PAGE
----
The Abramic covenant had three distinct categories: 1. The promise of land that Israel would possess, the Palestinian Covenant (Gen 12:1; 13:15-17); 2. The promise of descendants that would become a great nation leading to an everlasting throne (Gen. 12:2; 13:16; 17:2-6), the Davidic Covenant (2 Sam. 7:11-16; Jer. 33:20-21; 31:35-37); 3. The promise of blessings to all nations which foretold the possibility of salvation to all people, the New Covenant (Gen. 12:3; 22:18; Gal. 3:16).

This three part covenant needs to be interpreted literally and not spiritualized into types that would lead to faulty interpretation and serious error. There has been much confusion caused by applying those covenants to the Church which are specifically directed to the nation of Israel. To correctly interpret Scripture, one must always apply the teachings pertaining to the Church, as doctrines for the Church. The same rule applies to the teachings related to Israel, and likewise with those relating to the Gentile nations. They should not be interchanged.

The covenants originating with Abram, the father of Israel, were made for God’s covenant people, Israel. The only part of that covenant which extends beyond Israel, is the New Covenant, the promise of blessing to all people. Regarding Israel, Paul told the Romans, “Theirs is the adoption as sons; theirs the divine glory, the covenants, the receiving of the Law, the temple worship and the promises” (Rom. 9:4).

We are also told that the Gentile nations were outside the covenants: “Remember that formerly you who are Gentiles by birth and called ‘uncircumcised’ by those who call themselves ‘the circumcision’ – remember that at that time you were separate from Christ, excluded from citizenship in Israel and foreigners to the covenants of the promise, without hope and without God in the world” (Eph. 2:11-12). Israel was promised land they’ll eventually possess, while the Church is promised a heavenly inheritance (Phil. 3:20).

Because of Abram’s faith, God promised that his name would be great; that through one of his descendants all families and nations on earth would be blessed; to him and to his seed would be given Palestine; that kings would proceed from him; and that this covenant would be “everlasting.” God wants to bless everyone, but more importantly, His desire is for all to be saved. Peter says that God is patient, “not wanting anyone to perish, but everyone to come to repentance” (2 Pet. 3:9).

Now let’s look at the first part of the Abramic covenant, the promise to give land to Abram and his descendants. “The Lord said to Abram … ‘Lift up your eyes from where you are and look north and south, east and west. All the land that you see I will give to you and your offspring for ever. I will make your offspring like the dust of the earth … Go, walk through the length and breadth of the land, for I am giving it to you” (Gen. 13:14-17).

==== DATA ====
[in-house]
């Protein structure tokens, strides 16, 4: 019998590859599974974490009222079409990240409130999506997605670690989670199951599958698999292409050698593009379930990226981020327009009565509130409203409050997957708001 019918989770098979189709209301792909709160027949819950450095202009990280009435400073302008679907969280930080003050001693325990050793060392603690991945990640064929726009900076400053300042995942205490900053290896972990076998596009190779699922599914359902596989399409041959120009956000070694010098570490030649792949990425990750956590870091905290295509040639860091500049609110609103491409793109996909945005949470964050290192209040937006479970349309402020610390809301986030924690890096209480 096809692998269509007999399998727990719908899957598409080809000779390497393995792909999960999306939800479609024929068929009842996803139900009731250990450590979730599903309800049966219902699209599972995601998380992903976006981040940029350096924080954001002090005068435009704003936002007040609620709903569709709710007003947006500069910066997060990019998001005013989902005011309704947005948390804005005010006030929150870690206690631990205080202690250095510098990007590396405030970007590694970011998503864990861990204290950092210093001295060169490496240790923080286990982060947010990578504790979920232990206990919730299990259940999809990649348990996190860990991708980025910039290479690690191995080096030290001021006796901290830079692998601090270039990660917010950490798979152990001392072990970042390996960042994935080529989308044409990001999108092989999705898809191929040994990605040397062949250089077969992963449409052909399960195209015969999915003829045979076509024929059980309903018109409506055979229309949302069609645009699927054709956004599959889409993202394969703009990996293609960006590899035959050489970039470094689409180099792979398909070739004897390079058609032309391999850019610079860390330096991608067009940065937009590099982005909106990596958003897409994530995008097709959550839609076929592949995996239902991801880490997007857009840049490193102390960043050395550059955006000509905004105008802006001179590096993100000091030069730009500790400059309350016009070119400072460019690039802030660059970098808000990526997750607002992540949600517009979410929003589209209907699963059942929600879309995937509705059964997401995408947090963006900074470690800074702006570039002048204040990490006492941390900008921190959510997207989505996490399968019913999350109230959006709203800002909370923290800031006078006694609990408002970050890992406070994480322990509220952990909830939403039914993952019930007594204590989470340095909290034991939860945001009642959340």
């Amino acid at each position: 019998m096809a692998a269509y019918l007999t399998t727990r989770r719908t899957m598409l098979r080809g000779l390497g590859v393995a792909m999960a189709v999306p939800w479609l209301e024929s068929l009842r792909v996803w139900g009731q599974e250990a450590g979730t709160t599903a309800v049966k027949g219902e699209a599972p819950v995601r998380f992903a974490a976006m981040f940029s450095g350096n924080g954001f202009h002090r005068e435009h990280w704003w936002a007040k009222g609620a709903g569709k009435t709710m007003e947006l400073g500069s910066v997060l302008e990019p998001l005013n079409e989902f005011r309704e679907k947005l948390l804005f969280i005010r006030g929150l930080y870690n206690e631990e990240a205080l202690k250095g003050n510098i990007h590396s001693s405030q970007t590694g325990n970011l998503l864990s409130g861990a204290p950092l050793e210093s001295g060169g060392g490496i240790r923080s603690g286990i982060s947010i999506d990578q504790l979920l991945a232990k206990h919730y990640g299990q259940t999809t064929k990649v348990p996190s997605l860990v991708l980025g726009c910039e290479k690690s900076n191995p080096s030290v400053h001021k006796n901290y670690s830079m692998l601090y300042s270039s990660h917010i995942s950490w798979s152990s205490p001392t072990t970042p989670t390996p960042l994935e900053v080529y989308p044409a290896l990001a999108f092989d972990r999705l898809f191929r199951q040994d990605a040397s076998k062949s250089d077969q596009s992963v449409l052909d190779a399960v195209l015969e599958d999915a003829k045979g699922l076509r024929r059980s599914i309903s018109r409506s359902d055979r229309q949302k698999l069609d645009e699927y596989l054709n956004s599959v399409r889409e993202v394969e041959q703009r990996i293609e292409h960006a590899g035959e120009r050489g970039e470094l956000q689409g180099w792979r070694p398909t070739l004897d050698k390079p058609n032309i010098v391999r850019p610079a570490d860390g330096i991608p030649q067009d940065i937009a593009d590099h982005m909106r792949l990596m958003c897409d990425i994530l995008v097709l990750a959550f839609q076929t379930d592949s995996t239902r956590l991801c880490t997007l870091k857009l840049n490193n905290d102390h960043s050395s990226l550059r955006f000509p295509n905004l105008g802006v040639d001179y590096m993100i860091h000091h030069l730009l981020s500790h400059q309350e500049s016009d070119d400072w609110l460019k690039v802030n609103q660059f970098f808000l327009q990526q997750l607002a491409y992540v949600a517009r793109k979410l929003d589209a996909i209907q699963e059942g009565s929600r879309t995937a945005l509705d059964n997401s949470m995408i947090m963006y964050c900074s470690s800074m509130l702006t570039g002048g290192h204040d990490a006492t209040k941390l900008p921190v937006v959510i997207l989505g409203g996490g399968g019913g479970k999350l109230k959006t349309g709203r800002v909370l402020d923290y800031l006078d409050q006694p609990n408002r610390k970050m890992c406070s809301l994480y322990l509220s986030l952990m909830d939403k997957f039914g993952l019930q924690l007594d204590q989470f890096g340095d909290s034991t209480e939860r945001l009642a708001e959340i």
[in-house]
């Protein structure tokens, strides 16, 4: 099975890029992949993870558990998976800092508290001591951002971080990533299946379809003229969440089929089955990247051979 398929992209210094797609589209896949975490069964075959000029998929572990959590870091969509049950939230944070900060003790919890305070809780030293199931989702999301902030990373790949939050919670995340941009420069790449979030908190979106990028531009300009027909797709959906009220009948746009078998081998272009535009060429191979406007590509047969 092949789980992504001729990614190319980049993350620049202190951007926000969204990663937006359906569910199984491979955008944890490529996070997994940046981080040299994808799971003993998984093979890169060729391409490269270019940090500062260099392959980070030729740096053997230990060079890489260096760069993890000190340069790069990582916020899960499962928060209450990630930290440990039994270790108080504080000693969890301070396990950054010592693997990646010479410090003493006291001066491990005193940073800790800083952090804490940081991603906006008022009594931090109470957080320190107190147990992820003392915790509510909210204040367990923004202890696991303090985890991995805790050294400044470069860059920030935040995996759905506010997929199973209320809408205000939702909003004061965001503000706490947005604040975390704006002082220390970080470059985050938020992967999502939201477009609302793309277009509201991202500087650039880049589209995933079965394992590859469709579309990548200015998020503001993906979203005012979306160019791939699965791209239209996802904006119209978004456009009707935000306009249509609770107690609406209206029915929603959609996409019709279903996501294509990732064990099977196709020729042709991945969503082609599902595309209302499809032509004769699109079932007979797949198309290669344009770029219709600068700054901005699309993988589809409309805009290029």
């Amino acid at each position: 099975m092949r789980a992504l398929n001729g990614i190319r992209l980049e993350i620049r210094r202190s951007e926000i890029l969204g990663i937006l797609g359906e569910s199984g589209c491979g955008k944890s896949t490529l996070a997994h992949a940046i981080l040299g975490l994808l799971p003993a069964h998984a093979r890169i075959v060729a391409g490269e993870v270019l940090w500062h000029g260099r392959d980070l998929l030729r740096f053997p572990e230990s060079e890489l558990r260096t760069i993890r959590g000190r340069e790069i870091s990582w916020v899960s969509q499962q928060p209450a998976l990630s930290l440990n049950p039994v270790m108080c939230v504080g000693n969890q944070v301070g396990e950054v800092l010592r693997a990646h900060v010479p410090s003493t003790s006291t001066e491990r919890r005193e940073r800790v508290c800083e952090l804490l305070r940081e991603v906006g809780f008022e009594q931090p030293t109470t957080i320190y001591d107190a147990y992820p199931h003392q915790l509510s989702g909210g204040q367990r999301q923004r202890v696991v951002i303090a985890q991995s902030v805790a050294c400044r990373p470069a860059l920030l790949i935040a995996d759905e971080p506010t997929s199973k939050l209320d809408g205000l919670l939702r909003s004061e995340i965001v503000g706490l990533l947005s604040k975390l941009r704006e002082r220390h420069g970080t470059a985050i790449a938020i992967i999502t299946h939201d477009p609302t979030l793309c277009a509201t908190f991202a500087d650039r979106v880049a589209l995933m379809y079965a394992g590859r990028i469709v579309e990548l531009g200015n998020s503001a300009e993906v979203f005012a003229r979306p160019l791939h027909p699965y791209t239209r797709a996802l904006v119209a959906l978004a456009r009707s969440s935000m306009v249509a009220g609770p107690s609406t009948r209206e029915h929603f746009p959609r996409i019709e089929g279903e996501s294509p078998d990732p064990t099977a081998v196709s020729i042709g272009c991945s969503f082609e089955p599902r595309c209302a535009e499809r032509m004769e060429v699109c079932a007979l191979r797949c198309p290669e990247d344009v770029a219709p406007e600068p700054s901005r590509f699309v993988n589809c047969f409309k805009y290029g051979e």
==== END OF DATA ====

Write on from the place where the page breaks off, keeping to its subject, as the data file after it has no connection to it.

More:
Israel has never possessed all the land promised to Abram, not even in David’s and Solomon’s time. During the time of the kings of Israel and Judah, idolatry and evil practices caused God to send the nation into captivity, but He promised to bring them back to the land if they repented. “The Lord your God will … gather you again from all the nations where he scattered you. Even if you have been banished to the most distant land under the heavens, from there the Lord your God will gather you and bring you back … to the land that belonged to your fathers” (Dt. 30:3).

God’s punishment of unfaithful Israel was that they would be dominated by Gentile nations before being brought back into the land. This return to the land began when Israel became a nation in Palestine in 1948. However, before the total fulfillment of the Palestinian Covenant, the Church period will end with the Rapture, after which there will be seven years of Tribulation for Israel. After that, the promised Messiah will return, establish His kingdom and reign for 1000 years. This will also be the time of fulfillment of the Davidic Covenant when Christ, Abram’s descendant through the line of King David, will reign in righteousness.

The promise to Abram, that a great nation would come from his descendants, was confirmed to King David who first established Israel as a world power. David, whom God called “a man after my own heart” (Acts 13:22), had a special desire to build the first temple where God could be worshiped. God appeared to Nathan, the prophet who confirmed to David the everlasting covenant regarding his descendants and his throne: “Your house and your kingdom shall endure forever before me; your throne shall be established forever” (2 Sam. 7:16). God had narrowed down the original promise made to Abram to the line of David, the one from whom the great King and Savior of the world would come.